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Merging finances and creating joint bank accounts may seem like the correct thing to do as a couple, especially when newlywed. Well, after surveying over 1,000 Americans this study discovered that 20% of people regret merging their finances with their partner. To make things worse, those same couples argue about money once a week on average! Not good.
“21% of people cited money as the cause of their divorce” – MagnifyMoney
This doesn’t mean you shouldn’t merge finances with your partner or spouse. Joint accounts still offer easier expense tracking and paying shared expenses to name a few. But, if you want to avoid the irreparable damage that many other couples cause, you’ll need to avoid these mistakes when combining finances as a couple.
Merging Finances Before You’re Ready
The right time to combine your finances isn’t so reliant on your physical age but rather the strength and length of your relationship. That is why some couples can combine finances in their 20’s and have no issues while couples in their 40’s can’t get a grip.
Not to mention, everyone is in a different stage of their life. Someone in their early 20’s could already have a stable job and have a few thousand dollars saved while another could still be in university, taking classes, and dealing with student loan debt.
So when do most couples merge finances?
- 69% of married couples
- 16% of engaged couples
- 13% of unmarried couples living together
Now oftentimes you’re presented with two options when combining finances.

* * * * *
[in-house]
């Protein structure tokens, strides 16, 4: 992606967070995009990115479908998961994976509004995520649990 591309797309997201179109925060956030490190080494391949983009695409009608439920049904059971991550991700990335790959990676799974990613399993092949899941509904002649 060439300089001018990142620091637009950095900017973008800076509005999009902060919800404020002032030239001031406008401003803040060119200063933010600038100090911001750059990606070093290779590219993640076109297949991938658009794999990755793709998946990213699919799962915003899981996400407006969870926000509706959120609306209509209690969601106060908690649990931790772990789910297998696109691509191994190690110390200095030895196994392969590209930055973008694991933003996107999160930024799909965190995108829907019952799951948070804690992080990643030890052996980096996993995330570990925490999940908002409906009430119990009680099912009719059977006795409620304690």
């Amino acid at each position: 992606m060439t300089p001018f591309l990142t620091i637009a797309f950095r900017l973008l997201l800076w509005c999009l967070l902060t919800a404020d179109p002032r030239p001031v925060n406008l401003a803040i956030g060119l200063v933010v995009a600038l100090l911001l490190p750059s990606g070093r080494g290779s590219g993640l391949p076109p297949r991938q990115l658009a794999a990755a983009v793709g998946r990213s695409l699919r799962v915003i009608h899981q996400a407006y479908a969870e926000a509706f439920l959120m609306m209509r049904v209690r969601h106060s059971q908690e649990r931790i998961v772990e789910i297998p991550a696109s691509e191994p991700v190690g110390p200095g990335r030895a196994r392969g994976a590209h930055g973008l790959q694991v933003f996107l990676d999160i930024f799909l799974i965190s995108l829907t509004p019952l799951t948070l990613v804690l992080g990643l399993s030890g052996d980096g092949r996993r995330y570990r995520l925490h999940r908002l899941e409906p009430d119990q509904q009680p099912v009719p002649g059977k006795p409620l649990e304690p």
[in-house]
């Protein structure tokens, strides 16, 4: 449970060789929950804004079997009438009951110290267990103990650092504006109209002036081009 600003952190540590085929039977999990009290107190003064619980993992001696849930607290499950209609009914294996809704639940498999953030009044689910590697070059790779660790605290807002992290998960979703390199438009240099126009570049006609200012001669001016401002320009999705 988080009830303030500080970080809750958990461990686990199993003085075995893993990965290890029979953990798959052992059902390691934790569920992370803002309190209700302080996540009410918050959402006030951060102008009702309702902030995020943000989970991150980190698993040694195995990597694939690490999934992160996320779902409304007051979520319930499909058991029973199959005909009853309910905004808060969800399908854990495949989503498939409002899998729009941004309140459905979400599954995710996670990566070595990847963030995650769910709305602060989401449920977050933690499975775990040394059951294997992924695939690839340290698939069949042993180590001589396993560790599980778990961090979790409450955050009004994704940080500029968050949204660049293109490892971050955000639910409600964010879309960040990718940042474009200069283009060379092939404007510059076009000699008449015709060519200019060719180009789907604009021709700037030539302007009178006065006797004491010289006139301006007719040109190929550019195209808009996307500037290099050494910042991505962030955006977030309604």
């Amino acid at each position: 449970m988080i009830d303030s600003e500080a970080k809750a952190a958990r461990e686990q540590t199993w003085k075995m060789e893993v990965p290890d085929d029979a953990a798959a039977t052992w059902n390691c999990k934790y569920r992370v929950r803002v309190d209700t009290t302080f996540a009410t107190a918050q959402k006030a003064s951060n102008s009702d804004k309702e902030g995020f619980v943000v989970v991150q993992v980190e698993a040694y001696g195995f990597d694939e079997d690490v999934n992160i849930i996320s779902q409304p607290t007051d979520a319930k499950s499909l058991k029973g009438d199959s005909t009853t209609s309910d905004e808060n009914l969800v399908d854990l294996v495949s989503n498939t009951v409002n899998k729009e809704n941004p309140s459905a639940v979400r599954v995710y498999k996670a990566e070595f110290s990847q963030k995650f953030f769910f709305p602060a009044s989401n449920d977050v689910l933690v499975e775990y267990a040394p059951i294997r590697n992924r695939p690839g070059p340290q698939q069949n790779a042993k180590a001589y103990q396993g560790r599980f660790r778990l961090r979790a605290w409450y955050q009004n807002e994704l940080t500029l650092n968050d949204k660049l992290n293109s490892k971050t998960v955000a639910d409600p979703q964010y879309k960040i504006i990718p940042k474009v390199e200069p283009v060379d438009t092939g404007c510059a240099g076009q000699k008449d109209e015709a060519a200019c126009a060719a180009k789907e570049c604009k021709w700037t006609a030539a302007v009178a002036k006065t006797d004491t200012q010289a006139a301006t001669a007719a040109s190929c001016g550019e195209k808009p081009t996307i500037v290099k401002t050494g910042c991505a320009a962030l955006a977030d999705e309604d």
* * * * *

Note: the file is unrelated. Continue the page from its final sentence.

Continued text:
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- Combine all your accounts
- Have one shared account while still keeping a personal account
Both of these options can work but by far the easier option would be number 2. If you do a great job budgeting each month, it will be incredibly easy for you and your partner to determine how much money needs to be transferred to the shared account each month. Most banks will even help automate this process for you.
The one hiccup you might encounter is when one makes significantly more money than the other. If this is the case it might not seem fair to split expenses 50/50 since one has much more buying power than the other.
This brings up the next point. You need some kind of written agreement before any funds are transferred. There’s often no need to get a lawyer involved but you’ll want to put together an agreement that satisfies both parties. This can save you from a lot of hardship and arguments down the line.
Failing to Have a Long-Term Financial Plan
Have you ever asked your spouse what their savings goals are? If not, you probably should before walking into the bank together. By not agreeing to long-term saving and spending goals you are setting yourself up for failure.
This plan should include but is not limited to retirement planning, dividend investing, homeownership, and starting a family, if interested.
Sit down with one another and discuss these goals, their timelines, and anything else you intended to save for in the future.
Even short-term savings like monthly goals need to be established. During these conversations, you might discover that you prioritize hitting a savings goal each month while your partner prefers to spend their hard-earned money going out on the weekends.
The trick is to find some middle ground you both can agree to. The saver in you might find solace knowing you’re saving a predetermined amount of money each month, while your spouse is delighted to hear there’s still money left in the budget for two big vacations a year.